Why Was Typhoon Haiyan So Destructive?

A B.U. professor weighs in.

Philippines Typhoon

Associated Press

The Philippines  is a nation that’s no stranger to typhoons—known on the Atlantic as hurricanes—but none have rivaled the damage wreaked by Haiyan this past week. As America watches reports of destroyed cities, enormous casualty counts, and difficulty delivering aid,  many have wondered just why Haiyan was so bad. We asked Boston University marine geologist Richard Murray to weigh in.

1. It wasn’t just that the Philippines was underprepared.

The Philippines is a poor country, and many of its structures weren’t able to withstand the storm. But that doesn’t explain the extent of damage. “This storm near as I can tell or near as anybody can tell is either the strongest or the second strongest on record,” Murray says. The other he cites is 1969’s Hurricane Camille. “Both the storms had winds approaching 200 mph which is tornado-like.” The difference is that a tornado’s winds blow in any one location for only a short amount of time.  “I would hazard that while infrastructure in the U.S. would probably do better, it probably wouldn’t do that well, either, under 200 mph winds.”

2. The combination of high wind, storm surge, and rainfall made for a deadly combination. 

Adding to the winds was a heavy rainfall and an enormous storm surge, where the water level rises by several feet. “The storm surge is the water responding to the storm’s atmospheric low and getting pulled upward. This upward surge, a mound of water in essence, is traveling with the hurricane. So the wind, rain, and surge all happen at the same time,” Murray says. “People would die in any one of those scenario, but the damage would be dramatically lessened if you had to deal with only one. When you get all three of them,” you see devastation like that in the Philippines.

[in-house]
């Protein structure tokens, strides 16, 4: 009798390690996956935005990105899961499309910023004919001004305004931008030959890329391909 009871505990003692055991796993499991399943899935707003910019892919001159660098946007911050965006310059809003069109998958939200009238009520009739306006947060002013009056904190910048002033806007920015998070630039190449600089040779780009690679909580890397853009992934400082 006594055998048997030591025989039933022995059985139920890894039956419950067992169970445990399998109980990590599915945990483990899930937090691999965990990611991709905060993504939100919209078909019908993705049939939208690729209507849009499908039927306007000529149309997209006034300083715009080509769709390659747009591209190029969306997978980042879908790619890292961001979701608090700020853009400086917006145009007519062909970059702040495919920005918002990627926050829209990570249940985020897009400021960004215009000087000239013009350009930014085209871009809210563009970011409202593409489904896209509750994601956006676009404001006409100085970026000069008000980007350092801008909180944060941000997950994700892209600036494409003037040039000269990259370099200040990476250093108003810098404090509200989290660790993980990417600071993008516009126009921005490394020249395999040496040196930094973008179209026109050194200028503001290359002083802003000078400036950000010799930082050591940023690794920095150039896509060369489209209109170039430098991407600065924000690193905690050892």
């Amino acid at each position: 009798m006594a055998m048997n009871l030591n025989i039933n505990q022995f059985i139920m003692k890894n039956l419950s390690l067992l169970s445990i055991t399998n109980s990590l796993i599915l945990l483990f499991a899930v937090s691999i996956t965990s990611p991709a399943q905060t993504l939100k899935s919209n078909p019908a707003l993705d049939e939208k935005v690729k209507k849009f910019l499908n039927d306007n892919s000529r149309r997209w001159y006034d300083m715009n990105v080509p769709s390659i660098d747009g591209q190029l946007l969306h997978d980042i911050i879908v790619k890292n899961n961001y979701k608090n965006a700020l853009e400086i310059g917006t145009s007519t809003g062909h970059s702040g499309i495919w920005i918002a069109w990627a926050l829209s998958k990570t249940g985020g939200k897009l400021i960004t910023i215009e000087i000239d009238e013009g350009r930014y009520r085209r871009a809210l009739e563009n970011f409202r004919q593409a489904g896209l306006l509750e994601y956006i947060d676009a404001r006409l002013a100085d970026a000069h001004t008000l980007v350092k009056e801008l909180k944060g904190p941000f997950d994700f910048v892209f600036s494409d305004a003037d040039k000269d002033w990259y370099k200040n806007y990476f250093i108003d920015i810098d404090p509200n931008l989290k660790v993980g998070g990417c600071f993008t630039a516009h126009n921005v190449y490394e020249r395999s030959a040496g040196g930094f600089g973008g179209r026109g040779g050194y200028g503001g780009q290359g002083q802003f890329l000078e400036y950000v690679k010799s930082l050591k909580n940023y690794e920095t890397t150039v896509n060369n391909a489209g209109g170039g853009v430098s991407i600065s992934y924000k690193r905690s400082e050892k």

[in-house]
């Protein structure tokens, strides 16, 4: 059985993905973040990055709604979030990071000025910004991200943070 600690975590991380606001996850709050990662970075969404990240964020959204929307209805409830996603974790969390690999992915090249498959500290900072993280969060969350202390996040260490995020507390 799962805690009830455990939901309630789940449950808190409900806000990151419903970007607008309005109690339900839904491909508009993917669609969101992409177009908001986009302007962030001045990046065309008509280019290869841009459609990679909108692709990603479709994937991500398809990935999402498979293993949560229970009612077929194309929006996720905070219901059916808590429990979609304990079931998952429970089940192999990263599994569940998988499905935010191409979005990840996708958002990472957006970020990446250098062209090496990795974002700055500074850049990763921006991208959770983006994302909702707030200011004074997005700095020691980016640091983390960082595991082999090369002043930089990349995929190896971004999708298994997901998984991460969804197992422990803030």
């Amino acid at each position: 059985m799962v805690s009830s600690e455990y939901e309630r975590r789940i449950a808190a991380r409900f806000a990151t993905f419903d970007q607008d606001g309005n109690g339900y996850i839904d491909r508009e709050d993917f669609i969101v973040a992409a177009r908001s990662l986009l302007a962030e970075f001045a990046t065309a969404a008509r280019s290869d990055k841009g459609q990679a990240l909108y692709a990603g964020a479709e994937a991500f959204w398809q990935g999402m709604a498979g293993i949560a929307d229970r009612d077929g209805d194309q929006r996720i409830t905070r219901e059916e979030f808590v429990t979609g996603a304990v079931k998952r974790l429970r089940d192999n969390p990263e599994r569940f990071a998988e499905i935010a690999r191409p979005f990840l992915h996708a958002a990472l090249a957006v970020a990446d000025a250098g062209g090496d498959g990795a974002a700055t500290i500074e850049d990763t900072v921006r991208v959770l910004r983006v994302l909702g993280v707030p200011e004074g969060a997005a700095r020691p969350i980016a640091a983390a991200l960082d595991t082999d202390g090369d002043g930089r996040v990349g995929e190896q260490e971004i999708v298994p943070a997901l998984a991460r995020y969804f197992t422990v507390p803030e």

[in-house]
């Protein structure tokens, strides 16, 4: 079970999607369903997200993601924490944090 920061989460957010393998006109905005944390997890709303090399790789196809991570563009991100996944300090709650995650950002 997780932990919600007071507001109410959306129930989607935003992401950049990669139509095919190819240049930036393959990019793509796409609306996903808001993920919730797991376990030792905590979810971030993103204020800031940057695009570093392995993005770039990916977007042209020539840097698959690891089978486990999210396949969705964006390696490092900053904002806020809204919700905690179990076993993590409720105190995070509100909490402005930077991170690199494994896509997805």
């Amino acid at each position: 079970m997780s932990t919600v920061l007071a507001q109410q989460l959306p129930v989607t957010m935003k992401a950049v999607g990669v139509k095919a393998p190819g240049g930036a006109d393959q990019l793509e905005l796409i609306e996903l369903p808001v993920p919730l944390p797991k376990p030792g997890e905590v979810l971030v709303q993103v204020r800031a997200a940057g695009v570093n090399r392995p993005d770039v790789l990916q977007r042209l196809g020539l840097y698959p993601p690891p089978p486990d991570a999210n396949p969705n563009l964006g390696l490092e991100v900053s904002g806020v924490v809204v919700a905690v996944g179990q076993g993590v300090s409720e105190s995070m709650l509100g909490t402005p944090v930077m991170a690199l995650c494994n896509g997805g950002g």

3. It’s a misconception to think you could easily stay afloat until the storm passed.

Murray says he occasionally hears people wondering whether one could just swim if caught in the rising water. The motion of the water and the enormous amount of debris floating in it would make that nearly impossible. “When there’s this destruction, it’s a slurry. It’s full of busted up houses and buildings and telephone poles and cars and trucks and all the aspects of civilization.”

4. Expect more of these storms. 

No one storm can be attributed to climate change, Murray says, pointing to Hurricane Camille, the other contender for strongest tropical storm on record. Camille happened before much of the atmospheric warming we’ve seen in the decades since.

But the conditions created by global warming—namely, a warmer and more moist atmosphere, as well as warmer surface ocean temperatures—will contribute to the size and frequency of tropical storms. “It’s very clear that storms such as this, storms such as Sandy, storms such as Katrina, these are all variations upon a theme. There is a strong chance that they are more likely to be occurring in the future because of global warming.”